In fact, Khodorkovsky and Yukos were not singled out. Oil major Lukoil settled a claim for $200 million in taxes evaded in a similar scheme.
The details of the transfer-pricing scams matter, because MBK followed the same business model for the fertilizer company Apatit. He was initially arrested in 2003 for rigging the Apatit privatization auction and embezzling profits. This is also not in the film.
The unreported Stephen Curtis story also figures in the film’s attack on Putin. Gibney declares that in England over 15 years there have been a growing number of mysterious deaths related to Russia. He screenshots a New York Times story that says Curtis, Khodorkovsky’s lawyer, was killed in a helicopter crash, implying that Putin ordered his death.
Former Financial Times journalist Thomas Catan’s version was different. He wrote that Curtis approached UK intelligence agencies weeks before the crash offering to provide information, probably about Yukos. The UK’s National Criminal Intelligence Service had assigned Curtis to a handler just days before his new Agusta 109E helicopter crashed in March 2004. Someone close to British intelligence told Catan, “My sense…was that he was fearful of being prosecuted by the Russian authorities for being party to assisting in the capital flight and that he thought that going to the UK authorities would give him some sort of top cover.”
Khodorkovsky says in the film that in the beginning, “it seemed to me that ideologically he [Putin] was one of our people.” Putin had told the oligarchs he wouldn’t question their rigged auction acquisitions if they kept out of politics.
In fact, MBK’s conflict with Putin was not about charges of corruption by a man mired in corruption but over MBK’s decision to use his ill-gotten wealth for political influence.
Moscow Times founder Sauer says in the film, “Now he has all this money, he started thinking about what’s next.” Later on Sauer says, “Putin had a very valid point. Half of the parliament is on the payroll of Khodorkovsky, many of the top people in the oil ministry are people appointed by the oligarchs. What is this? If I want to be a real president, I need to have my own people, and I need to get these people out of politics.”
Gibney confronts MBK: “It was said at the time that you were busy courting or even buying influence in the Duma.” Khodorkovsky replies, “We only dealt with our industry-related problems…. It was exactly as it happens in the United States Congress. Will you support our campaign in the next election?” This answer is never challenged by Gibney.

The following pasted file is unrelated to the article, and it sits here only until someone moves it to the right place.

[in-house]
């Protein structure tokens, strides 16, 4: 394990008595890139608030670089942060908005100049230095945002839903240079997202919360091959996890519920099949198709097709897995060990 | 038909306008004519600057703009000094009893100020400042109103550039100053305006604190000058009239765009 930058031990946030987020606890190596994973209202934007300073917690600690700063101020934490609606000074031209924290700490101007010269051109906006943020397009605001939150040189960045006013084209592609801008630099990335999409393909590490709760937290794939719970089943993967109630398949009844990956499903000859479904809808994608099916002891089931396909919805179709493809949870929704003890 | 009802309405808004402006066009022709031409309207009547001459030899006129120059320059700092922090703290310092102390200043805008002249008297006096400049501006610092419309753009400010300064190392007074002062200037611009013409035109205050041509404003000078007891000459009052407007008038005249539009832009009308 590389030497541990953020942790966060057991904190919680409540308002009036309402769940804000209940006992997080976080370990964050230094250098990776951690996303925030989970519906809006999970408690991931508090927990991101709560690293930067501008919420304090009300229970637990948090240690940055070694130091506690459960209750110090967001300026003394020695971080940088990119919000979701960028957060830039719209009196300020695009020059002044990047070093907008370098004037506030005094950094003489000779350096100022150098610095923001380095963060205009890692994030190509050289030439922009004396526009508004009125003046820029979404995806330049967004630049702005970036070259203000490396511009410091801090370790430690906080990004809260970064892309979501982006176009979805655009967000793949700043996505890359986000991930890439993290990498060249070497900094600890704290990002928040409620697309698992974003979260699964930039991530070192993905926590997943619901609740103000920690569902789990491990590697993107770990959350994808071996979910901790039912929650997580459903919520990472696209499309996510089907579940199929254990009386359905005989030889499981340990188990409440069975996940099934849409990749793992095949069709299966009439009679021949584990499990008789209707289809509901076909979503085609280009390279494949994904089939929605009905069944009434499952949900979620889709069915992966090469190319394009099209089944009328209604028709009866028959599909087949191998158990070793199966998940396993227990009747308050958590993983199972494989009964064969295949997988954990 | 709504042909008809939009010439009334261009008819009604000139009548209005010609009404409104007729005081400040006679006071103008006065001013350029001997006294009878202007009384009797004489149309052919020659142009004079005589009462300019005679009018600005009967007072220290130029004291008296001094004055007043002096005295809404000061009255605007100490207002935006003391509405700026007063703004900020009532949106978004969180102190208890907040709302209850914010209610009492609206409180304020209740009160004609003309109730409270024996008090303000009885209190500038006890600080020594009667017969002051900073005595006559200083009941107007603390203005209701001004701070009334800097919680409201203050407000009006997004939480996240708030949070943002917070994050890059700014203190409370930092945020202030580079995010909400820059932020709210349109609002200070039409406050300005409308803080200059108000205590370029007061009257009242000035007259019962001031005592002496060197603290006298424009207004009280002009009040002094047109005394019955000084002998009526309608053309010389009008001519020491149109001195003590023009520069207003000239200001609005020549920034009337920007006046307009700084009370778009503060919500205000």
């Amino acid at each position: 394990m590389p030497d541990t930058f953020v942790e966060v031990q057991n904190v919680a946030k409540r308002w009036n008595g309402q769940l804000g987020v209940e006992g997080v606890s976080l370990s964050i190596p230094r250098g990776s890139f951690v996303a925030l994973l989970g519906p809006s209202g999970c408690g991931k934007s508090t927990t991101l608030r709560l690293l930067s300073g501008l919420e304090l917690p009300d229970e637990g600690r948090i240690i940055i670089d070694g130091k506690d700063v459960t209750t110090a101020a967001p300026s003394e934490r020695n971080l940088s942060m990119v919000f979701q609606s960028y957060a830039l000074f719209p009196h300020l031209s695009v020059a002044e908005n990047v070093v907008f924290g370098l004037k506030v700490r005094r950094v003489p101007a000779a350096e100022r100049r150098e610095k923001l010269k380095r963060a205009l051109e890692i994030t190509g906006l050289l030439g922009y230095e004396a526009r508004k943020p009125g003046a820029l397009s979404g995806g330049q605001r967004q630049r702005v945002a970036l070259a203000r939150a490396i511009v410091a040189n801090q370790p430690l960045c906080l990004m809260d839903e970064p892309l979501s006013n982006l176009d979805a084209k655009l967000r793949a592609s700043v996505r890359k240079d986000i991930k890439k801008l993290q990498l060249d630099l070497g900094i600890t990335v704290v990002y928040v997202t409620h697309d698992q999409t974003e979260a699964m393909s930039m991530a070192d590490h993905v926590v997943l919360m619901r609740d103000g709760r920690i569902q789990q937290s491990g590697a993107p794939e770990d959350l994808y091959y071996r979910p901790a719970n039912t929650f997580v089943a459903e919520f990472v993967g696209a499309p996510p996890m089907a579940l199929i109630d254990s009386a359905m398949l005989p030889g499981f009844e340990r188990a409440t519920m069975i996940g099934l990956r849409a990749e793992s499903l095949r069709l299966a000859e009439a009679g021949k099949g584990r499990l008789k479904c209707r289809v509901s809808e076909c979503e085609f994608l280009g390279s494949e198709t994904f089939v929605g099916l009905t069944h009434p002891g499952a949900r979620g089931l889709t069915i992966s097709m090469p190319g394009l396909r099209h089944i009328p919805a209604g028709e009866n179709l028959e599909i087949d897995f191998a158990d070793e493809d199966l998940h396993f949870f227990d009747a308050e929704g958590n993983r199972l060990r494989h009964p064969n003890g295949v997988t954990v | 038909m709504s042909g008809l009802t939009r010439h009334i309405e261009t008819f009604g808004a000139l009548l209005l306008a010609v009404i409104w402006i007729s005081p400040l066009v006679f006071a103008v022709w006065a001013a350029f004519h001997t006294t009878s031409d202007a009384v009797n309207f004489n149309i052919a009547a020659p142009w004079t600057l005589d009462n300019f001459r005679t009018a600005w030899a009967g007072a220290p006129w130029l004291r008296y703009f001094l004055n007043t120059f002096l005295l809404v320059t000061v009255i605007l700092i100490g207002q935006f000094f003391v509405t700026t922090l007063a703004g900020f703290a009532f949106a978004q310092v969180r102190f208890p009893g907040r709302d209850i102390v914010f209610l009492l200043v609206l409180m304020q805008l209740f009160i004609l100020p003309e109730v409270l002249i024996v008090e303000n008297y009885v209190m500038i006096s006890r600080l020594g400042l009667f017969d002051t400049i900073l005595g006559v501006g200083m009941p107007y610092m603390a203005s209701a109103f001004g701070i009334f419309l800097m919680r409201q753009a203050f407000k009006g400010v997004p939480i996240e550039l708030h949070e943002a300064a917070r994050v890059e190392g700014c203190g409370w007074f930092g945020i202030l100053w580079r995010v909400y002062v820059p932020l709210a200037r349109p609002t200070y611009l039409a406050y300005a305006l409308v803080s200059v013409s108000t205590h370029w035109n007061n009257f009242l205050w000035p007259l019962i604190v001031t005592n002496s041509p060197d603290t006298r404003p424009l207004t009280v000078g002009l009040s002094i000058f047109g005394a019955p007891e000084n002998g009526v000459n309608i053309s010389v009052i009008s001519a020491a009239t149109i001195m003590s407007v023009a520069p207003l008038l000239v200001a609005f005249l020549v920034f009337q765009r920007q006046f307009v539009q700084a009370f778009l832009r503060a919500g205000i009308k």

However, the film does note MBK’s other mistake: deciding to make Yukos a public company and seek a merger with ExxonMobil, giving foreigners control of Russia’s oil.
The film says Russia got back Yukos in a bankruptcy auction won by “a mysterious, newly created company, Baikal Finance Group,” which sold it to the government-controlled Rosneft. In the film, Putin explains, “You all know perfectly well how privatization took place in the early ’90s. Many market players at that time received state property worth many billions. Today the state, using absolutely legal market tools, establishes its interests. I think this is quite normal.”
Sauer notes, “In most countries in the world oil companies are owned by the state. Nothing wrong with this. Good news for the Russians. That’s how 99 percent of the people saw it.” Another journalist says in the film, “The fact that the oligarchs were so reviled and resented by the Russian people was a fantastically useful tool for Putin…. And when he did bring the oligarchs to heel, it was incredibly popular.” All true. But Gibney avoids detailing why MBK was reviled.
He says, “Out of prison, Khodorkovsky is looking for a third act.” Khodorkovsky speaks in Kiev in 2014 at a rally in favor of the US-supported coup against Ukraine president Viktor Yanukovych, whom Washington considered too close to Russia.
There’s a lot about MBK suffering in prison and thinking about his children. Gibney asks, “Do you think that being in prison gave you special insight into Putin and the people around him?”
“Yes. The way that the criminals think is exactly that way that the criminal group around Putin thinks. It’s a criminal mentality.” That could explain his quips that “in Russia laws are an iffy question” and “the strictness of Russian laws is compensated by the lack of obligation to follow them.”
He gave Gibney an opening: “As a co-owner of Yukos I had to make enormous efforts to protect this property. I had to close my eyes and put up with many things all for the sake of my personal wealth, preserving and increasing it.” But Gibney doesn’t take it. He never asks for details. Or how MBK can return what he stole.